Judge sets city council straight



Questions raised at the Dillon City Council’s last meeting about some of her professional practices inspired a letter from City Judge Shea Erwin that was placed on the agenda for tonight’s City Council meeting.

In the April 23 letter to the City Council and Mayor Mike Klakken included in tonight’s meeting packets, Erwin responded to recent comments made by some councilpersons about her City Council meeting attendance record and use of City Council Chambers.

“We do need for her [Judge Erwin] to start attending meetings, at least once a month,” asserted Councilperson Lynn Westad, at the April 16 City Council meeting.

“The ordinances require that,” agreed Councilperson Swede Troedsson.

Klakken advised the Council that night he had discussed the attendance issue with Erwin, who was appointed to a two-year term as city judge in January but has not attended many regular City Council meetings since.

Klakken said Erwin had told him she had avoided the Council meetings over her concerns about keeping matters of the City Court and City Council separate.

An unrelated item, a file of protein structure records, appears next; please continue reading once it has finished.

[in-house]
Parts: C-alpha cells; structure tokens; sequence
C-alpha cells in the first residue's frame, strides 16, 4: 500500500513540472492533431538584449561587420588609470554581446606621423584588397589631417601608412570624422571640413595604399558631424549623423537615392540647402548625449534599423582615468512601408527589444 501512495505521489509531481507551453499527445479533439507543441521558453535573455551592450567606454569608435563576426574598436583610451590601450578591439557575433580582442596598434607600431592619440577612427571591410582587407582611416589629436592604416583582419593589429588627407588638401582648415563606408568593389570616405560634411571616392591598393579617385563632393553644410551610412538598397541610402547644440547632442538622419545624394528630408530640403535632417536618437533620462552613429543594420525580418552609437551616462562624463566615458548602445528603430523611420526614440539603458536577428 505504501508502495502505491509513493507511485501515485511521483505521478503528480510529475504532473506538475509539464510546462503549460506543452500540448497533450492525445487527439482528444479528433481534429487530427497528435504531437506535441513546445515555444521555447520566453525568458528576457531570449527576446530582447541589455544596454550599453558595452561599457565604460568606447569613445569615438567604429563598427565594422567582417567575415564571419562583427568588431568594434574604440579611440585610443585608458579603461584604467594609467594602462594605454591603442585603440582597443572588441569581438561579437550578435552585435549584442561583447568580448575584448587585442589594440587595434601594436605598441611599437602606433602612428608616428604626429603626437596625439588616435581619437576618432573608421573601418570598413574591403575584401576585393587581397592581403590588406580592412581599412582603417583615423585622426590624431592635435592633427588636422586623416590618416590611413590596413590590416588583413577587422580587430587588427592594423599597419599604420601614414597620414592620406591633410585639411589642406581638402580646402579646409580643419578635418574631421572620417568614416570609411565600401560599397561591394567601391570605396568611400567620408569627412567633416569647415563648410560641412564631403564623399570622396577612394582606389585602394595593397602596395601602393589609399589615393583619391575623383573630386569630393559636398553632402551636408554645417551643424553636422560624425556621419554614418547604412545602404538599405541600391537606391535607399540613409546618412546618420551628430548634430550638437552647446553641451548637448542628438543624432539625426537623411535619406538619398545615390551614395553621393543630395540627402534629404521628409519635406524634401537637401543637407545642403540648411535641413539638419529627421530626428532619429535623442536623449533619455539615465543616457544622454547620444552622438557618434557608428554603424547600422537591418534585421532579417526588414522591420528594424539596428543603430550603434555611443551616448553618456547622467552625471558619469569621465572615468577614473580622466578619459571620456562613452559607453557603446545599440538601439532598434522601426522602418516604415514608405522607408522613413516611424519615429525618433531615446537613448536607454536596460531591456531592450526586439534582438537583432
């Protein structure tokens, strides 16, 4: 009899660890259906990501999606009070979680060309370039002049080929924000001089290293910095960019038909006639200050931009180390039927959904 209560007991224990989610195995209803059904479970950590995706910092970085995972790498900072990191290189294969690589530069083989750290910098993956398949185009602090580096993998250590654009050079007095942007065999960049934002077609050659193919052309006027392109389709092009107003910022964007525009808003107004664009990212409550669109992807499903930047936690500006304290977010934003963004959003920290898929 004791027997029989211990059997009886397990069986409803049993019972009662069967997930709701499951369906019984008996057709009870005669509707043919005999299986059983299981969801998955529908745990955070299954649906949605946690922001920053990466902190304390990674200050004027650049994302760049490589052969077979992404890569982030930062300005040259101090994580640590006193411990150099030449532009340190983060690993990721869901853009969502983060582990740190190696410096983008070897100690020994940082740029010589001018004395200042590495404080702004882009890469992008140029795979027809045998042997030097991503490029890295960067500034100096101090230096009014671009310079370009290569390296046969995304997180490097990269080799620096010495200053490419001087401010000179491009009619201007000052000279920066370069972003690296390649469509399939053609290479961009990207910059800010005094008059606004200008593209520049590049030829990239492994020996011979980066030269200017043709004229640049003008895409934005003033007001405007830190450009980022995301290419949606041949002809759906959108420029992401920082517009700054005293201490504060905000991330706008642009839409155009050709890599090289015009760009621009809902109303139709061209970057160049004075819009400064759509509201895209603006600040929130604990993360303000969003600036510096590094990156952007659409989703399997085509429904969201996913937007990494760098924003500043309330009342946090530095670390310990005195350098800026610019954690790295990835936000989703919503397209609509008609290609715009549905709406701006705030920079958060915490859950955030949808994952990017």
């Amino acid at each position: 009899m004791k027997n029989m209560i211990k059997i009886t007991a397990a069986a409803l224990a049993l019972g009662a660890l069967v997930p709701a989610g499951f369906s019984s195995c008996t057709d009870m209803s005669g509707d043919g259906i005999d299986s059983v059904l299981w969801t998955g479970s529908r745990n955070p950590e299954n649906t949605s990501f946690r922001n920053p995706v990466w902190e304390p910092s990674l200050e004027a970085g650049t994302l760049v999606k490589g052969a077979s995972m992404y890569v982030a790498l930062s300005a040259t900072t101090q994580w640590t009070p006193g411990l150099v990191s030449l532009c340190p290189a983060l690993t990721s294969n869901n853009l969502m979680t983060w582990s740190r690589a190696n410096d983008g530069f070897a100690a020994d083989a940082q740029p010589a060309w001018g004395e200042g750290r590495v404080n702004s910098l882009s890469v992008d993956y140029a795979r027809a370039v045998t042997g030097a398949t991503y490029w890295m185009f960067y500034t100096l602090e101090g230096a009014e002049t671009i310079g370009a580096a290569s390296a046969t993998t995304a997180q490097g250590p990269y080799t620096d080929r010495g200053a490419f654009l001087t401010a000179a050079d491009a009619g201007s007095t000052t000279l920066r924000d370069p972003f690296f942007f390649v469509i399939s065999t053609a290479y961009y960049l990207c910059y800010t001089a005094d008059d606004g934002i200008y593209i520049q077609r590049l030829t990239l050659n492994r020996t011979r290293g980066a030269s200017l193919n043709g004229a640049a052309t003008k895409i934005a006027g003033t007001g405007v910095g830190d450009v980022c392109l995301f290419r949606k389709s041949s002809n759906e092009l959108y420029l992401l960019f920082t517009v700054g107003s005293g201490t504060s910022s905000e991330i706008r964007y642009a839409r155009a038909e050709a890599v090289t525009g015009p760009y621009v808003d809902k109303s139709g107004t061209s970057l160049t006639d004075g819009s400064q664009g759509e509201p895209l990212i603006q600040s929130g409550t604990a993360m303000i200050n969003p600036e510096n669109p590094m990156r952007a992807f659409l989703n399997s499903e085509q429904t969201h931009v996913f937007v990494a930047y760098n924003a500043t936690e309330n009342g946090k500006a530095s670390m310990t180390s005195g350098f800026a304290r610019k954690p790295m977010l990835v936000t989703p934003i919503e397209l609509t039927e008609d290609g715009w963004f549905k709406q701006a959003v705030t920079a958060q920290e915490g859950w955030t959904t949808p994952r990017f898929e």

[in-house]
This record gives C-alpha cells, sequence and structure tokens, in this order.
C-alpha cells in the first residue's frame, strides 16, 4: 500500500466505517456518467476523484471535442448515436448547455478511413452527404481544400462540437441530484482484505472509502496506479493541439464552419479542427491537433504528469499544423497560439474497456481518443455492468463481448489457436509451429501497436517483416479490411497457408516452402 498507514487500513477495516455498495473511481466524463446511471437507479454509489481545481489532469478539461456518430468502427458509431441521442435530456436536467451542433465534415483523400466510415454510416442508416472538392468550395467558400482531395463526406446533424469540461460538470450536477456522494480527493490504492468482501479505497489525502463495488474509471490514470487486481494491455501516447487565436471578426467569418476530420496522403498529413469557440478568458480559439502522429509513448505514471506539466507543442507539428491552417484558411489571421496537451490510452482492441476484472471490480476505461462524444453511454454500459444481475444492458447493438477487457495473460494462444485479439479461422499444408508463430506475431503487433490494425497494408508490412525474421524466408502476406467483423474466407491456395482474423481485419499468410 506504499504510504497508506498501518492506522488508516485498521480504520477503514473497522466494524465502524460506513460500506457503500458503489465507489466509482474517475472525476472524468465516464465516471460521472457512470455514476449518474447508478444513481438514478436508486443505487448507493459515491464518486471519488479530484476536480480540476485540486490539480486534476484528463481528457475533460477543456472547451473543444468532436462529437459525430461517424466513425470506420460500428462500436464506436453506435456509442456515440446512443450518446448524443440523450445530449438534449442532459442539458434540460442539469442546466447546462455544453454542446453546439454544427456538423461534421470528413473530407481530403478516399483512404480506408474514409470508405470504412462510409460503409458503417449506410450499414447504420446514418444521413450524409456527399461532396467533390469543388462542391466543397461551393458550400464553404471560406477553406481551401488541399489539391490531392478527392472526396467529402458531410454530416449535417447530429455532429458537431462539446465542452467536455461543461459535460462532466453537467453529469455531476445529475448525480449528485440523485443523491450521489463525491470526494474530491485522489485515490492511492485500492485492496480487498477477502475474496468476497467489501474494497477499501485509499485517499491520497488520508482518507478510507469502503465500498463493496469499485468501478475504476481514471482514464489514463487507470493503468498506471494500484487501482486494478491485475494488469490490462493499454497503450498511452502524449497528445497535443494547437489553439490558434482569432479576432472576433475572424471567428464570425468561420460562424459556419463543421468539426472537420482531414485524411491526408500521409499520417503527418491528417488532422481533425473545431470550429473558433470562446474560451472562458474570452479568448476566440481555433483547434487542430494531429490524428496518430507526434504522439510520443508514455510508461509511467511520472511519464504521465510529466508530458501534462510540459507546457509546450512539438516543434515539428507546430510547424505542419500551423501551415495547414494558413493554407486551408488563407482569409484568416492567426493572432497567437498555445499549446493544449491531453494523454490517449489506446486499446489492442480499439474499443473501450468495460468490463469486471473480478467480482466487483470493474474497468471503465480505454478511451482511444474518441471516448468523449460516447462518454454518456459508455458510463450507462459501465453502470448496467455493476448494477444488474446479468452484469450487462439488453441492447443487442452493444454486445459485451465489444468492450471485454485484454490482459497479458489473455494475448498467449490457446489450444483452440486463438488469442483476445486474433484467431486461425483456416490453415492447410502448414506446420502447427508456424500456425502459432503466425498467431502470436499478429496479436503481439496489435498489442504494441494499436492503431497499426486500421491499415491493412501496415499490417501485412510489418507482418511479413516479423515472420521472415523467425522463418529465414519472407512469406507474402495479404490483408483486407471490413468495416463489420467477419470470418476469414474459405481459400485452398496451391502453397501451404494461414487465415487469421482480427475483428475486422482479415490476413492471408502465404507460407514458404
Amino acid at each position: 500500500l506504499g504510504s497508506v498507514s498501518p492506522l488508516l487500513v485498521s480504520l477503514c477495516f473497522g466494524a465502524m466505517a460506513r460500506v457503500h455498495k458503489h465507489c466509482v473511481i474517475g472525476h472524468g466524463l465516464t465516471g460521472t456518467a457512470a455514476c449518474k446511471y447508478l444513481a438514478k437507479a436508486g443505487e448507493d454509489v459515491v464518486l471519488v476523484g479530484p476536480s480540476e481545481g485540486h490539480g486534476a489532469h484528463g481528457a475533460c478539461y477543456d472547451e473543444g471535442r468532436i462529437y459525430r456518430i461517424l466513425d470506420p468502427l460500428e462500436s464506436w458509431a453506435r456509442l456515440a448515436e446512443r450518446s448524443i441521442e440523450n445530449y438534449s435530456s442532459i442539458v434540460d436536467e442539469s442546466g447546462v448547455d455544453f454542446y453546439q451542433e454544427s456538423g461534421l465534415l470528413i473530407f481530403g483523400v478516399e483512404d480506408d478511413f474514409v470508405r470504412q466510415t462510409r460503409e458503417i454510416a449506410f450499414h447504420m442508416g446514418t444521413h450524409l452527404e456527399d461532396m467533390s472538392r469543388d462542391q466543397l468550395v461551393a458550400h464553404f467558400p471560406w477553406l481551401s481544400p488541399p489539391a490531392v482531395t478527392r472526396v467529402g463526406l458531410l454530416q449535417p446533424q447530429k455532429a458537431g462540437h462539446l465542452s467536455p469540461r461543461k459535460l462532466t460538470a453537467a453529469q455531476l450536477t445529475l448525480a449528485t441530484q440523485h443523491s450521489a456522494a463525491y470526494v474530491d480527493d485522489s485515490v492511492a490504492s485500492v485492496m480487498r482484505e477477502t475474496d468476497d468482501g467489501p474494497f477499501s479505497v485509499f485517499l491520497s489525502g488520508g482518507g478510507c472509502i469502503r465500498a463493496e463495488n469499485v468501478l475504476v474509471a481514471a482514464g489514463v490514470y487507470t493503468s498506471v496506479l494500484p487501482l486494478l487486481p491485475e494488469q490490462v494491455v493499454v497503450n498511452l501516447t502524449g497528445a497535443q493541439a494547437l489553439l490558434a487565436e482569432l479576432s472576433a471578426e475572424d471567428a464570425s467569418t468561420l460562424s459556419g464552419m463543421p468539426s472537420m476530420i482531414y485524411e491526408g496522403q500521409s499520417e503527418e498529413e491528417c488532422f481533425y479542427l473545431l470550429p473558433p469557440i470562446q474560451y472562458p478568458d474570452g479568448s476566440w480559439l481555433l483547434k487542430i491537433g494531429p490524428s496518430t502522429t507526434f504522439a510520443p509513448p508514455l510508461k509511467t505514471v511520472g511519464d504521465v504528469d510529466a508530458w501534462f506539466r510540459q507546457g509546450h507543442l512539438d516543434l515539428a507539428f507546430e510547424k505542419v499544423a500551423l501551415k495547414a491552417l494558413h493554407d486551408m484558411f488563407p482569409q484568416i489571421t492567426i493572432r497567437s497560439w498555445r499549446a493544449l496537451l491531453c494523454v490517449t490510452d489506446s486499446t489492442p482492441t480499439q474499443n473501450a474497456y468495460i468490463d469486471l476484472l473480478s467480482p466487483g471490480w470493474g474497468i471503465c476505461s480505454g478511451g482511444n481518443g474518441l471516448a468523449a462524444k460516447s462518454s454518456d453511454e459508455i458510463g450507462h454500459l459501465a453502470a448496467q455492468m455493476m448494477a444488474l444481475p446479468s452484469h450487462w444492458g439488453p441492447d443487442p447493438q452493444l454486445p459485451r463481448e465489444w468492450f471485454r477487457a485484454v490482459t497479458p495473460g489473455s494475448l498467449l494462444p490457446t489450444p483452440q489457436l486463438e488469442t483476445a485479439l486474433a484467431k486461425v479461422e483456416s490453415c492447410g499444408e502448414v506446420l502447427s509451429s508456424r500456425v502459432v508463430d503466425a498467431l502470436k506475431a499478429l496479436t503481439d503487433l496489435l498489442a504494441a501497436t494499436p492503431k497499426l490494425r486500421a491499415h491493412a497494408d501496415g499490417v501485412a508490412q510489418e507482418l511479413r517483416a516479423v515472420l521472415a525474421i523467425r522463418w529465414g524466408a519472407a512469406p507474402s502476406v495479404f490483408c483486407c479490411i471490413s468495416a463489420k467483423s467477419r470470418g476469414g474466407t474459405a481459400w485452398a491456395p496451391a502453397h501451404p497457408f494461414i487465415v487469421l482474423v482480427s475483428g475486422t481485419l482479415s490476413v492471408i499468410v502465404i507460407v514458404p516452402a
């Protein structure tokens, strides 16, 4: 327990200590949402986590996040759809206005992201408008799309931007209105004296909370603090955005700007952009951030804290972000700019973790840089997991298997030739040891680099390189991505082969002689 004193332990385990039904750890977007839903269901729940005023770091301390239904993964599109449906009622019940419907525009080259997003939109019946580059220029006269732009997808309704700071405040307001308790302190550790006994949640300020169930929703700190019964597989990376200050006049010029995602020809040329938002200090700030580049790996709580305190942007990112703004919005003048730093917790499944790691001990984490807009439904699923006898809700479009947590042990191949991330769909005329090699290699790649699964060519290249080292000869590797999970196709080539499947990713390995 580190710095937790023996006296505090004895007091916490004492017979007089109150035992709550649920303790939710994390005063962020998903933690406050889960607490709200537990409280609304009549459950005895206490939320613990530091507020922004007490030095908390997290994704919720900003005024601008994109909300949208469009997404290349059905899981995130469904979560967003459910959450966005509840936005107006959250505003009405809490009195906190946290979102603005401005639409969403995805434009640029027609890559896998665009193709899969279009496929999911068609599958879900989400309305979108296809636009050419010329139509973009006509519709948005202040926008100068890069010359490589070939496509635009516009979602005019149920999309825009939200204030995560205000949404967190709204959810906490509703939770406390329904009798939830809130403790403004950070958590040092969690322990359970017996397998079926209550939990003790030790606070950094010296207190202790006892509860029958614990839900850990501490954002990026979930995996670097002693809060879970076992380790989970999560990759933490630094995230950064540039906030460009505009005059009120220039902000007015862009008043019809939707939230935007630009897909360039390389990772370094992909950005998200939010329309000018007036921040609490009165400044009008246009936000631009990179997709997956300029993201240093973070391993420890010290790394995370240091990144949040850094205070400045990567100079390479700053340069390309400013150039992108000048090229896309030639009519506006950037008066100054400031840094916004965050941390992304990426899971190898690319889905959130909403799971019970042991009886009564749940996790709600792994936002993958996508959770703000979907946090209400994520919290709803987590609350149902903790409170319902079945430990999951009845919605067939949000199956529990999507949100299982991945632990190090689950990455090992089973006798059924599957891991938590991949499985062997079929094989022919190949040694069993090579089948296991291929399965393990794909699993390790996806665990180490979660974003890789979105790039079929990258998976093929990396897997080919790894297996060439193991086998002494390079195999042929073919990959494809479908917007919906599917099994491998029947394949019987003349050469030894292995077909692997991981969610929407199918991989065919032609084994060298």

Erwin addressed the issue in writing in the April 23 letter.

“As to my attendance City Council meetings, the consensus of other judges around the State is that unless there is an issue that requires particular input from the judge or an issue directly related to the judiciary is at hand, the common wisdom and best practice is to not attend regular meetings due to the fact that individuals participating in council business or issues considered at those meetings may potentially be brought before the Court,” wrote Erwin in the letter. 

“Potential conflicts of interest and/or charges of undue influence due to particularized knowledge present a special concern for judges in small communities. Limiting the instances when judges may need to recuse themselves is an important consideration,” continued Erwin. 

“It is also noted that at other levels of government the judiciary remains separate from legislative proceedings as well as those matters involving interaction between the executive and legislative branches. This should not be interpreted as indifference or disrespect to the Council or its proceedings, but simply the City Judge doing what is best for the interests of the citizens of Dillon.”


Want to read more of this story? Subscribe to either our print or

e-edition online here or call (406) 683-2331.